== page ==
Parties Miami Style

MTV has finally caught on to what A-list celebrities and University of Miami students have known for quite some time: it simply doesn’t get any hotter than South Florida. For the first time in its 21 year history, the MTV Video Music Awards ventured south, setting up shop in American Airlines Arena. Still, the real partying took place before the VMAs. Northeast 11th street, affectionately referred to as Club Row, was the site of the VMA Block Parties where the melding of MTV party culture and raucous South Floridians resulted in hedonistic bliss.

Friday’s fiesta featured performances by Ciara, Pitbull, Kid Capri, 8Ball, Lil’ Scrappy, Trillville, and YEAAHHH-even Lil’ Jon. Appearances were also made by Chingy and Xzibit, who wisely spent much of his time sitting in a climate-controlled SUV, a ride that had not yet been pimped. Kevin Lyttle, whose recent hit “Turn Me On” has been dominating radio waves around the nation, played an outstanding set. He displayed vocal talent and an exciting stage presence that signaled great future success.

Lil’ Jon closed the show, capping off the five hours of non-stop partying. It got a “Lil” rough during Lil’ Jon’s set, but he quickly put the riff raff in their place. Another highlight from Friday was meeting MTV News personality Sway Calloway. Sway was only supposed to do one news brief with MTV in 2000, but overwhelming fan response won him a steady job. Starting in radio, Sway was drawn to “the power of broadcasting and the opportunity to face down stereotypes” in the process.

Making for another riotous interview, Trillville recapped the details of jet skiing and hang-gliding around South Beach. They urge us all to check out their 24-hour Krunk Line. Call (404) 271-6149 and see what happens.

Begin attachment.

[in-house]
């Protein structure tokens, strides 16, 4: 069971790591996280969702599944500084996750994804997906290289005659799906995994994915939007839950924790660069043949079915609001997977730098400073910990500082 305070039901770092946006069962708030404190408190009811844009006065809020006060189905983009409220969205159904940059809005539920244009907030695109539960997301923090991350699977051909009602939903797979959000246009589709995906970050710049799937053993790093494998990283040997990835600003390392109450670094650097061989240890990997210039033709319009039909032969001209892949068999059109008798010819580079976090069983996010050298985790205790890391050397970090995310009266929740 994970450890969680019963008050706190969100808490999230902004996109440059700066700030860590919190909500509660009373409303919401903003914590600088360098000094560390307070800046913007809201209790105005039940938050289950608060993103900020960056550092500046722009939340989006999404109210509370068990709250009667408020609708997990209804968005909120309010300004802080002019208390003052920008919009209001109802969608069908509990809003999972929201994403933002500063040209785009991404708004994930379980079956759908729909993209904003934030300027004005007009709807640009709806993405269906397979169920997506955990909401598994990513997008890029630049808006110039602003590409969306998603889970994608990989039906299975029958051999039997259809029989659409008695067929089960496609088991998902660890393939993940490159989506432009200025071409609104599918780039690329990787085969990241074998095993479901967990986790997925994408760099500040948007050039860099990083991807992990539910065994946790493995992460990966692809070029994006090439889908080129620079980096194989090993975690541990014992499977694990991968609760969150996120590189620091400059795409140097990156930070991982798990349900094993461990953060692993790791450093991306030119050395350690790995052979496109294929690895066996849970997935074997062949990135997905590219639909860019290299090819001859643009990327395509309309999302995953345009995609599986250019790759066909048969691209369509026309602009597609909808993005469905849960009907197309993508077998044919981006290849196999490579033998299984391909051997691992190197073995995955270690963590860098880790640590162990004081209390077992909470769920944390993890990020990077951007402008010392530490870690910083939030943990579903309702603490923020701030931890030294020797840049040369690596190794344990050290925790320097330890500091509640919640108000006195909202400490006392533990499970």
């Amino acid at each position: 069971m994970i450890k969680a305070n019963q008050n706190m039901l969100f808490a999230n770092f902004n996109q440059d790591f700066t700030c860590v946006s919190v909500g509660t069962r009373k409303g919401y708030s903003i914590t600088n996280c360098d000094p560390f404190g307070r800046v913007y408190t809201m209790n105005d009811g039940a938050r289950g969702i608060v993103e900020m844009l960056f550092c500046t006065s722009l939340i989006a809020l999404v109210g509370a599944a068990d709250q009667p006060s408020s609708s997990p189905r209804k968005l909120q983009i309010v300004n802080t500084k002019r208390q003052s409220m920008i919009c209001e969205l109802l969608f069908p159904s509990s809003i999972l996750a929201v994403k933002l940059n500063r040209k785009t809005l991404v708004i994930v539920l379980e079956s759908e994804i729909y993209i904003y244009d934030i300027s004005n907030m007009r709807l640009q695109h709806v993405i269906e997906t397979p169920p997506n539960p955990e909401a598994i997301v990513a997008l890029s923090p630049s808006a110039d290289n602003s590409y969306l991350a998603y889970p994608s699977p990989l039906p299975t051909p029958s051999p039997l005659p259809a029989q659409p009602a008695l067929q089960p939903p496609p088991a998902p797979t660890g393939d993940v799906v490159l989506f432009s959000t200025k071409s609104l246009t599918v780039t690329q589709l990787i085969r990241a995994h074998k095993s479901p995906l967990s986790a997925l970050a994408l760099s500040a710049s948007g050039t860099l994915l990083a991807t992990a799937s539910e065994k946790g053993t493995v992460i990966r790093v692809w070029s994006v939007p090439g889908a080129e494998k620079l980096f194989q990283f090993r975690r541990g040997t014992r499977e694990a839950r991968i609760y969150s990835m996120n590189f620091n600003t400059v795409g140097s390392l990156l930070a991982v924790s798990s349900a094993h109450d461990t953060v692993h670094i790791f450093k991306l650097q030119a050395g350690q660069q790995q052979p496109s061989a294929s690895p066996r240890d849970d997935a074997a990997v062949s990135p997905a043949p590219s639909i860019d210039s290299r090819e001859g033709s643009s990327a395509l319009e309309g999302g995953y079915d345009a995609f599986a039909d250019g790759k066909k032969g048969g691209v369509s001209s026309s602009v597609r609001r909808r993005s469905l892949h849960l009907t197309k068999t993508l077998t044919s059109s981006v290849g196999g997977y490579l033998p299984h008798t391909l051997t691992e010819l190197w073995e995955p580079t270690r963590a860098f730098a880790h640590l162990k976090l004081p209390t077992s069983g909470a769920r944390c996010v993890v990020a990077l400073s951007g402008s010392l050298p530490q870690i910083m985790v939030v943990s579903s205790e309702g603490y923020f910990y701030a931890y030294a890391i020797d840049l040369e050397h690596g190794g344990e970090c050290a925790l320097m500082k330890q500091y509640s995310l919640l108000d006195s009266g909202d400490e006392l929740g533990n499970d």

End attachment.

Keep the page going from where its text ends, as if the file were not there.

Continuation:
Saturday’s block party event included sets by Anthony Hamilton, New Edition, De La Soul, Cash Money Millionaires, Carl Thomas, Mase, and others. When New Edition graced the stage they displayed the talent and professionalism that broke them big nearly two decades ago. Offstage, they were polite and set the record straight as to what people are calling their “comeback.” “The band never officially split up,” Ricky Bell asserted. “We just recently signed with Diddy and Bad Boy Records, so the next album will be vintage style with a lot of new energy,” Ronnie Devoe added. Watch for their album in September.

De La Soul played a strong set. When asked to rate Miami on a 1 to 10 scale, answers ranged from 20 to 32; apparently MIA has a found a place in the group’s heart. As for what to expect from De La Soul in the future, Dave and Posdnuos stated in harmony fit for the stage, “Quality music!” Check out for more.

In closing, Sway and I both anticipate the VMA’s coming back to Miami, and soon.

John W. Heslin can be contacted at

September 3, 2004


The Miami Hurricane

Student newspaper at the University of Miami

Around the Web

The University of Miami student publications were recognized with multiple awards by the Society for

Hoping to ease hurdles for students to apply to master’s and doctoral programs, a new policy will re

Immunologist Natasa Strbo and her team are using their work on vaccines for HIV, malaria, and Zika t

Xavier Cortada leads the Miami Corona Project, an art program presented as part of the University of

University of Miami Libraries has launched Documenting COVID-19: South Florida’s Pandemic Experience

TMH Twitter
About Us

The Miami Hurricane is the student newspaper of the University of Miami in Coral Gables, Florida. The newspaper is edited and produced by undergraduate students at UM and is published in print every Tuesday.